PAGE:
“I do not doubt it is true, and I will tell members why. It is totally fanciful to me that the APY should be different from any other Aboriginal community on the lands where cannabis use is rife.
So I went to the Nganampa Health Council which, of course, is the body responsible up there. They do not have anything in their annual reports: they just do not report anything any more. I think they spend half a million dollars every year on alcohol and substance abuse matters but they do not tell us anything about cannabis abuse in their report. I think they included one sentence this year.
I rang the people in Alice Springs to see whether I could get any further information, because they did not even publish their financial reports in the actual reports, so we had to go through and get those checked off.
However, leaving that aside, there is nothing to tell us that, yet you would think, with what we are hearing anecdotally, that there would be a number of things. First, we would have something from the police—who are not permanently on the lands—and the women’s council, I hasten to add, make it very clear in their submission that it is not really going to make much difference making any of these rules unless you have a permanent presence in the Mintabie township to supervise whatever the rules are going to be.
So, let us have some of that. Let us have some answers from the government about:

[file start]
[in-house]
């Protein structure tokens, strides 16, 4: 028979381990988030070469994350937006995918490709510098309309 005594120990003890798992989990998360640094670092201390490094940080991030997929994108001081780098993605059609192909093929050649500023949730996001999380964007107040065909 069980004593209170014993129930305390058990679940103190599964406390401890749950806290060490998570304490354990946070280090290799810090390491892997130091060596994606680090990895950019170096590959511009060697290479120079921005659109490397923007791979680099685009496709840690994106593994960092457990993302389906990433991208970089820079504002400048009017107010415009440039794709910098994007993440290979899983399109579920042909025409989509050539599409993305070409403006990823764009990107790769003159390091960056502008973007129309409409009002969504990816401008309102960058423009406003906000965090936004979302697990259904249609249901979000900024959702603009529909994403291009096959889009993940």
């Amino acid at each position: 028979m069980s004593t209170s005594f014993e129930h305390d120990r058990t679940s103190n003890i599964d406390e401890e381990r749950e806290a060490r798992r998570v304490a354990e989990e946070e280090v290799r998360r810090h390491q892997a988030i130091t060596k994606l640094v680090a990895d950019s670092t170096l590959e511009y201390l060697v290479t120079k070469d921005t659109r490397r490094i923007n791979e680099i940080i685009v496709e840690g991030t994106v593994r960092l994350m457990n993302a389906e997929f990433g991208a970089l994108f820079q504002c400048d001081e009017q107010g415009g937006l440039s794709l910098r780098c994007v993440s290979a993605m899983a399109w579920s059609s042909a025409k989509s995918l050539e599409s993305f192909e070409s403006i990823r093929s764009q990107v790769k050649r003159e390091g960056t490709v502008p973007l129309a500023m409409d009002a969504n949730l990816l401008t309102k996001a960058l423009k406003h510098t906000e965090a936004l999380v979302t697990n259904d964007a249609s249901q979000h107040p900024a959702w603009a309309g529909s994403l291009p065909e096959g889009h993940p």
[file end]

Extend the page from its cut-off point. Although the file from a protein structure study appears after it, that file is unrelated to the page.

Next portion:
- the placement of someone at the Mintabie township for the supervision of these matters;
- why we have not had arrests and/or prosecutions of people in this area;
- why we are being asked to make a decision on matters without the evidence to support them in respect of this particular location; and
- what the government is going to do in respect of making provision for that. We must have that information to be able to isolate this matter. “
“In 2006 (over three years ago), we debated some of the concerns at length and we said to the government, ‘We are not happy with what is going on up there, but we accept for the moment that there is a trafficking in petrol and illicit substances on the APY lands.’ We supported the government in increasing penalties for these people to a $50,000 fine or imprisonment of up to 10 years, the confiscation of their car, which could be sold off in the event that it was to be forfeited under the rules and that the proceeds of those vehicles could go back to the APY lands.
However, three years later, we have had no report back to this parliament about what action has occurred with respect to that legislation.
It is important that we deal with this issue. Those groups have been waiting out there in the wilderness for seven years without any clear information. There has been no attempt to give us that information and, until we have it, this (legislation) will not have my support.”
A heart-felt thank you Ms. Chapman, for actually trying to determine the valid statistics in regard to this issue. Ms. Chapman is a shining example to her fellow politicians. She does not follow old goat trails of unfounded anecdotes and innuendo, instead takes the time to search out hard facts, for or against.